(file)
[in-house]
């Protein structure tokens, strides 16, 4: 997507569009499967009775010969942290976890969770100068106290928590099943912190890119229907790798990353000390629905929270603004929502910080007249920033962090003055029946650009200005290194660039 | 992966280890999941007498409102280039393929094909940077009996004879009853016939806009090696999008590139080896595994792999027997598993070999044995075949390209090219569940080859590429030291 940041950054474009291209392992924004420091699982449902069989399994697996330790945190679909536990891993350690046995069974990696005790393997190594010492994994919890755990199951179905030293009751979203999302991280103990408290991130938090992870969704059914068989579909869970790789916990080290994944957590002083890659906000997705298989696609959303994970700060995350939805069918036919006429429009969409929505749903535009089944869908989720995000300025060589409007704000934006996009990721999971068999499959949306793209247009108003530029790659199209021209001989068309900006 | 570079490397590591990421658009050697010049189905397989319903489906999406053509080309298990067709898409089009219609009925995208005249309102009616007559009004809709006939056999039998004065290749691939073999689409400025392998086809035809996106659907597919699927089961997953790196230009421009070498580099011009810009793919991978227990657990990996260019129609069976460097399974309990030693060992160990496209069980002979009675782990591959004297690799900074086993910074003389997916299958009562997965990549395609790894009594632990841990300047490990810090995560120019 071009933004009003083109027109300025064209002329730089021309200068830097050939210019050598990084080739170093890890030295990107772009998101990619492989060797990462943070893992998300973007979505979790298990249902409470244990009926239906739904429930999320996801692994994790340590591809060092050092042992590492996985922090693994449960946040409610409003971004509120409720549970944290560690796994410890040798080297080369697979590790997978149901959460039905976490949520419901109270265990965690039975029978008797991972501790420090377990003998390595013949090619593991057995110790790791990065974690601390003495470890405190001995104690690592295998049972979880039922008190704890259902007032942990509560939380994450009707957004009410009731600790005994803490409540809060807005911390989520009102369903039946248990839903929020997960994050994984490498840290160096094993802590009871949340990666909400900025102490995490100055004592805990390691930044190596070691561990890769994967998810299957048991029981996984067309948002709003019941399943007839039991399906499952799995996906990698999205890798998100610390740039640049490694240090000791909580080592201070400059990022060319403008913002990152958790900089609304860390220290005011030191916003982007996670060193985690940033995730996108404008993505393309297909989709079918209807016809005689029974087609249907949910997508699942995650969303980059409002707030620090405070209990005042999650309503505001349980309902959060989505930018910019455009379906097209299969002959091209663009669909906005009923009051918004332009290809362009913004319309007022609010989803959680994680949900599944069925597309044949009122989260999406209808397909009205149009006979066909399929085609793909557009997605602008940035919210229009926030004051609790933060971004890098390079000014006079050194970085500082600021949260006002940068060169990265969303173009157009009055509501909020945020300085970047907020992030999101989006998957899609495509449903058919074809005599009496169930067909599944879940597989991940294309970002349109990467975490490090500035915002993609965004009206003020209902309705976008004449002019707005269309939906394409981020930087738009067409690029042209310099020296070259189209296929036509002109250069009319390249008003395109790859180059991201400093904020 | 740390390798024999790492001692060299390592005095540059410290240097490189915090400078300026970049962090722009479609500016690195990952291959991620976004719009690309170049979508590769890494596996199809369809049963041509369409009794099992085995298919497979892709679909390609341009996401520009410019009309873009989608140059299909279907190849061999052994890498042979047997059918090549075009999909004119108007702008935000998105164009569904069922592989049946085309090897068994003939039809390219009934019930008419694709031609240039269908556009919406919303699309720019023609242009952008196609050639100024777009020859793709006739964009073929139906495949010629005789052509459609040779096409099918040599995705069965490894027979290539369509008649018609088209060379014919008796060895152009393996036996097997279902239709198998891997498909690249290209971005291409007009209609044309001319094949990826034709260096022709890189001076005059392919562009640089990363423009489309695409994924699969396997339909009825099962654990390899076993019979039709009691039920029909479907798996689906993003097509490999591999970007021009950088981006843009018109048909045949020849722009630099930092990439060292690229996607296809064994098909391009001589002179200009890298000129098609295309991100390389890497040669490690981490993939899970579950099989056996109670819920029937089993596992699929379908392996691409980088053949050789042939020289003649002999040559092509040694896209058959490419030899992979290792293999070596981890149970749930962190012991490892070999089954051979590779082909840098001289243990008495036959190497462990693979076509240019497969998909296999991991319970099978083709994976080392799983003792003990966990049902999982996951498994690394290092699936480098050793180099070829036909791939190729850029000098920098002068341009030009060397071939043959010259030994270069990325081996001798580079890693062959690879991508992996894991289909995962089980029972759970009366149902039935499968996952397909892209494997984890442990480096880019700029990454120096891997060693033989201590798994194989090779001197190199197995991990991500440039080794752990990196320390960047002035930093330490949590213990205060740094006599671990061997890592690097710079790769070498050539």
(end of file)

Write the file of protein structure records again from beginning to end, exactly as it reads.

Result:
[in-house]
């Protein structure tokens, strides 16, 4: 997507569009499967009775010969942290976890969770100068106290928590099943912190890119229907790798990353000390629905929270603004929502910080007249920033962090003055029946650009200005290194660039 | 992966280890999941007498409102280039393929094909940077009996004879009853016939806009090696999008590139080896595994792999027997598993070999044995075949390209090219569940080859590429030291 940041950054474009291209392992924004420091699982449902069989399994697996330790945190679909536990891993350690046995069974990696005790393997190594010492994994919890755990199951179905030293009751979203999302991280103990408290991130938090992870969704059914068989579909869970790789916990080290994944957590002083890659906000997705298989696609959303994970700060995350939805069918036919006429429009969409929505749903535009089944869908989720995000300025060589409007704000934006996009990721999971068999499959949306793209247009108003530029790659199209021209001989068309900006 | 570079490397590591990421658009050697010049189905397989319903489906999406053509080309298990067709898409089009219609009925995208005249309102009616007559009004809709006939056999039998004065290749691939073999689409400025392998086809035809996106659907597919699927089961997953790196230009421009070498580099011009810009793919991978227990657990990996260019129609069976460097399974309990030693060992160990496209069980002979009675782990591959004297690799900074086993910074003389997916299958009562997965990549395609790894009594632990841990300047490990810090995560120019 071009933004009003083109027109300025064209002329730089021309200068830097050939210019050598990084080739170093890890030295990107772009998101990619492989060797990462943070893992998300973007979505979790298990249902409470244990009926239906739904429930999320996801692994994790340590591809060092050092042992590492996985922090693994449960946040409610409003971004509120409720549970944290560690796994410890040798080297080369697979590790997978149901959460039905976490949520419901109270265990965690039975029978008797991972501790420090377990003998390595013949090619593991057995110790790791990065974690601390003495470890405190001995104690690592295998049972979880039922008190704890259902007032942990509560939380994450009707957004009410009731600790005994803490409540809060807005911390989520009102369903039946248990839903929020997960994050994984490498840290160096094993802590009871949340990666909400900025102490995490100055004592805990390691930044190596070691561990890769994967998810299957048991029981996984067309948002709003019941399943007839039991399906499952799995996906990698999205890798998100610390740039640049490694240090000791909580080592201070400059990022060319403008913002990152958790900089609304860390220290005011030191916003982007996670060193985690940033995730996108404008993505393309297909989709079918209807016809005689029974087609249907949910997508699942995650969303980059409002707030620090405070209990005042999650309503505001349980309902959060989505930018910019455009379906097209299969002959091209663009669909906005009923009051918004332009290809362009913004319309007022609010989803959680994680949900599944069925597309044949009122989260999406209808397909009205149009006979066909399929085609793909557009997605602008940035919210229009926030004051609790933060971004890098390079000014006079050194970085500082600021949260006002940068060169990265969303173009157009009055509501909020945020300085970047907020992030999101989006998957899609495509449903058919074809005599009496169930067909599944879940597989991940294309970002349109990467975490490090500035915002993609965004009206003020209902309705976008004449002019707005269309939906394409981020930087738009067409690029042209310099020296070259189209296929036509002109250069009319390249008003395109790859180059991201400093904020 | 740390390798024999790492001692060299390592005095540059410290240097490189915090400078300026970049962090722009479609500016690195990952291959991620976004719009690309170049979508590769890494596996199809369809049963041509369409009794099992085995298919497979892709679909390609341009996401520009410019009309873009989608140059299909279907190849061999052994890498042979047997059918090549075009999909004119108007702008935000998105164009569904069922592989049946085309090897068994003939039809390219009934019930008419694709031609240039269908556009919406919303699309720019023609242009952008196609050639100024777009020859793709006739964009073929139906495949010629005789052509459609040779096409099918040599995705069965490894027979290539369509008649018609088209060379014919008796060895152009393996036996097997279902239709198998891997498909690249290209971005291409007009209609044309001319094949990826034709260096022709890189001076005059392919562009640089990363423009489309695409994924699969396997339909009825099962654990390899076993019979039709009691039920029909479907798996689906993003097509490999591999970007021009950088981006843009018109048909045949020849722009630099930092990439060292690229996607296809064994098909391009001589002179200009890298000129098609295309991100390389890497040669490690981490993939899970579950099989056996109670819920029937089993596992699929379908392996691409980088053949050789042939020289003649002999040559092509040694896209058959490419030899992979290792293999070596981890149970749930962190012991490892070999089954051979590779082909840098001289243990008495036959190497462990693979076509240019497969998909296999991991319970099978083709994976080392799983003792003990966990049902999982996951498994690394290092699936480098050793180099070829036909791939190729850029000098920098002068341009030009060397071939043959010259030994270069990325081996001798580079890693062959690879991508992996894991289909995962089980029972759970009366149902039935499968996952397909892209494997984890442990480096880019700029990454120096891997060693033989201590798994194989090779001197190199197995991990991500440039080794752990990196320390960047002035930093330490949590213990205060740094006599671990061997890592690097710079790769070498050539």